|Ningxia Hui Autonomous Region
Níngxià Huízú Zìzhìqū
|Abbreviations: 宁/寧 (Pinyin: Níng)|
|Origin of name||宁 níng—tranquil
夏 xià—Western Xia
|Administration type||Autonomous region|
(and largest city)
|CPC Ctte Secretary||Chen Jianguo|
|Area||66000 km² (27th)|
- per capita
|CNY 206.0 billion
US$ 32.7 billion (29th)
US$ 3,968 (17th)
|HDI (2008)||0.766 (medium) (23rd)|
|Major nationalities||Han: 62%
|Source for population and GDP data:
《中国统计年鉴—2005》 China Statistical Yearbook 2005Source for nationalities data:
《2000年人口普查中国民族人口资料》 Tabulation on nationalities of 2000 population census of China† As at December 31, 2004
Ningxia (Simplified Chinese: 宁夏; Traditional Chinese: 寧夏; pinyin: Níngxià; Wade-Giles: Ning-hsia; Postal map spelling: Ningsia), full name Ningxia Hui Autonomous Region—a Hui autonomous region of the People's Republic of China, located in the northwest of the country on part of the Loess highland. Ningxia borders Shaanxi to the west, Gansu to the east, and Inner Mongolia autonomous region to the north. The region's capital city is Yinchuan.
Ningxia, a stop along the Silk Road, had been influenced by Islam early in its history, many citizens converting to Islam through contact with Muslim merchants. The presence of the Hui ethnic group, with pronounced Arab and Persian features, may have enhanced the pervasive impact of Islam upon Ningxia culture and history. Prior to the arrival of Islam, Buddhism and tradition Chinese culture had a powerful impact on the province.
Ningxia and its surrounding areas were incorporated into the territory of the Qin Dynasty starting as early as the third century B.C.E. Throughout the subsequent Han and Tang dynasties, new settlements were added to the region, and by the eleventh century the Tangut tribe had established the Western Xia Dynasty in Ningxia, on the outskirts of the Song Dynasty, which ruled most of China during that time.
Later on, the region came under Mongol domination after Genghis Khan conquered Yinchuan in the early thirteenth century. After the Mongols departed and their influence faded, Turkic-speaking Muslims slowly began moving into Ningxia from the west. This shift in demographics and religious difference created unavoidable tensions between the Han and the Hui ethnic groups in the following centuries.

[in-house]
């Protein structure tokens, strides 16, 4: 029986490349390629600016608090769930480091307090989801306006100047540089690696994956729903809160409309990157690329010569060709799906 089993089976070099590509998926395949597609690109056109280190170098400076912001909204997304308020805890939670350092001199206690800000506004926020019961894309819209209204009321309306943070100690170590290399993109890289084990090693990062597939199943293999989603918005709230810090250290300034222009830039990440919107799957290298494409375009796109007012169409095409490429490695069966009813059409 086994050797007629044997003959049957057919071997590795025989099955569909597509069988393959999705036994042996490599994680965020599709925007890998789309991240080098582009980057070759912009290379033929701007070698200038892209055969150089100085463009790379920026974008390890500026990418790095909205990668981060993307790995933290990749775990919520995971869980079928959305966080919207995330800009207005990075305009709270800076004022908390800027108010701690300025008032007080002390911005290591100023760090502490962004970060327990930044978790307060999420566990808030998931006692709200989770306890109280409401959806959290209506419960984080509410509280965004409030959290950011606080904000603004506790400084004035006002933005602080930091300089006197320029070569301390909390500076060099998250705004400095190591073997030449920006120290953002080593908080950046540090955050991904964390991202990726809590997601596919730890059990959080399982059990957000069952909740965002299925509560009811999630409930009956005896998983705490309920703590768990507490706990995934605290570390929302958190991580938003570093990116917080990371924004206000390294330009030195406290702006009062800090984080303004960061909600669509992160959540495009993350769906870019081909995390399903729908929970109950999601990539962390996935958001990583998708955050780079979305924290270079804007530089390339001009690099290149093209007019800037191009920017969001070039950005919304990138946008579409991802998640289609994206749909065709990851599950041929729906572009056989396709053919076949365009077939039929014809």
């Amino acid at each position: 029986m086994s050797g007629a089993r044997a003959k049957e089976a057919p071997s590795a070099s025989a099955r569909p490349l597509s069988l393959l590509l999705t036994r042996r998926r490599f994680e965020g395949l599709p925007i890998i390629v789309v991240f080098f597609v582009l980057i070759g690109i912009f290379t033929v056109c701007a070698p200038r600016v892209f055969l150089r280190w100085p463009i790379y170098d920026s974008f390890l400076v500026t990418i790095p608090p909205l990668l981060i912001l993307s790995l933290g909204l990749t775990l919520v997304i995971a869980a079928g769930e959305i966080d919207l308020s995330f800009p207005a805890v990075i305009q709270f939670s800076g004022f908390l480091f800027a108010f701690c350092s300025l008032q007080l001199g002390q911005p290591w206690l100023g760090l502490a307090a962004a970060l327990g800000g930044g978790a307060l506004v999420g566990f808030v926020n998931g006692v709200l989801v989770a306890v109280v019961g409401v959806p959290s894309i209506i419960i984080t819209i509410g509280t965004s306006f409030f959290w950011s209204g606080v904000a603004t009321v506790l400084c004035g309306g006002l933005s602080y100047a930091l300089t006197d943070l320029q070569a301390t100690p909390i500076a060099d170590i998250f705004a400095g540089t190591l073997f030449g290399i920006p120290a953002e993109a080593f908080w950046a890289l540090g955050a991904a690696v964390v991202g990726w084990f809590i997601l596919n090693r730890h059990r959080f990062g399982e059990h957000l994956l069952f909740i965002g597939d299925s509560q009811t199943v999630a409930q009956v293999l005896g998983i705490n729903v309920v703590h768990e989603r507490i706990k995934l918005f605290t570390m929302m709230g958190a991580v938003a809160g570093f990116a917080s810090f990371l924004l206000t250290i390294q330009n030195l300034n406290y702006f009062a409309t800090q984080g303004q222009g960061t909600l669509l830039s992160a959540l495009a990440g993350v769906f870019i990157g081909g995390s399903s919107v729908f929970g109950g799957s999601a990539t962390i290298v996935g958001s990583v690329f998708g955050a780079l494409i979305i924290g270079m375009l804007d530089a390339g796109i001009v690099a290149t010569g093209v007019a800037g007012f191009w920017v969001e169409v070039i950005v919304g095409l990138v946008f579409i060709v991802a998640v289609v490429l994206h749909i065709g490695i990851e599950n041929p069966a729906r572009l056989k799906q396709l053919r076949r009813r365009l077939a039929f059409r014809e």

In 1914, Ningxia was merged with the province of Gansu. However, in 1928 it was detached and became its own individual province. Between 1914 and 1928, the Xibei San Ma brothers (literally "three Mas of the northwest") ruled the provinces of Qinghai, Ningxia and Gansu.
In 1958, Ningxia formally became an autonomous region of China under the authority of the communist People's Republic of China. In 1969, its border was extended to the north and the region acquired parts of the Inner Mongolia autonomous region, but these changes were reversed in 1979, leaving the area with its current borders.
Ningxia is a relatively dry, desert-like region, which is a characteristic shared by much of northern China. The semi-arid, Loess Plateau occupies the southern and eastern part of the province, while the Ningxia Plain stretches across the northern part, with the Yellow River running through it. The largest desert in the region is the Tengger desert in Shapotou.
While the province is dry, there is enough significant irrigation to support the growing of a variety of crops, including wolfberry, which is a commonly consumed fruit throughout the region and throughout China as a whole. The Yellow River flows through the north, providing the largest source of irrigation. The Yellow River basin, with its various tributaries, covers nearly 75 percent of Ningxia's total land area. In addition, the Qingshui River flows through the center of the southern portion of the province, and flows northward to meet the Yellow River.
The region is 1,200 km from the sea and has a continental climate with average summer temperatures rising to between 17 and 24°C in July and average winter temperatures dropping to between -7 and -10°C in January. Seasonal extreme temperatures can reach 39°C in summer and -30°C in winter. The diurnal temperature variation in summer is 17°C. Annual rainfall averages from 190 to 700 millimeters, with more rain falling in the south of the region.
Major rivers and lakes:
- Yellow River
- Qingshui River
Ningxia is divided into five prefecture-level divisions, all of which are prefecture-level cities. These five prefecture-level cities include:
- Yinchuan City (银川市 Yínchuān Shì)
- Shizuishan City (石嘴山市 Shízuǐshān Shì)
- Zhongwei City (中卫市 Zhōngwèi Shì)
- Wuzhong City (吴忠市 Wúzhōng Shì)
- Guyuan City (固原市 Gùyuán Shì)
The five prefecture-level divisions of Ningxia are subdivided into 21 county-level divisions (8 districts, 2 county-level cities, and 11 counties). Those are further subdivided into 229 township-level divisions (94 towns, 93 townships, and 42 subdistricts).
Agriculture serves as an important part of Ningxia's economy, with most of the crops being grown along the main waterways of the Yellow River basin. Some of the region's basic crops include: wheat, millet, potatoes, corn, sorghum, rapeseed, soybeans, flax, and hemp. In addition to these however, Ningxia is also the principal region of China where wolfberries are grown. These fruits are known for their tremendous nutritional value, as they are some of the only fruits to contain not only vitamins and anti-oxidants, but also protein. The most robust variety of wolfberries are reputed to be found in Ningxia, which makes them especially important in the region.
Ningxia is rich in mineral resources, with verified deposits of 50 kinds of minerals including coal, gypsum (for which it leads all of China), oil, natural gas, pottery clay, quartz sandstone, and barite. There are also sizable quantities of phosphorus, firestone, copper, iron, and a variety of other minerals.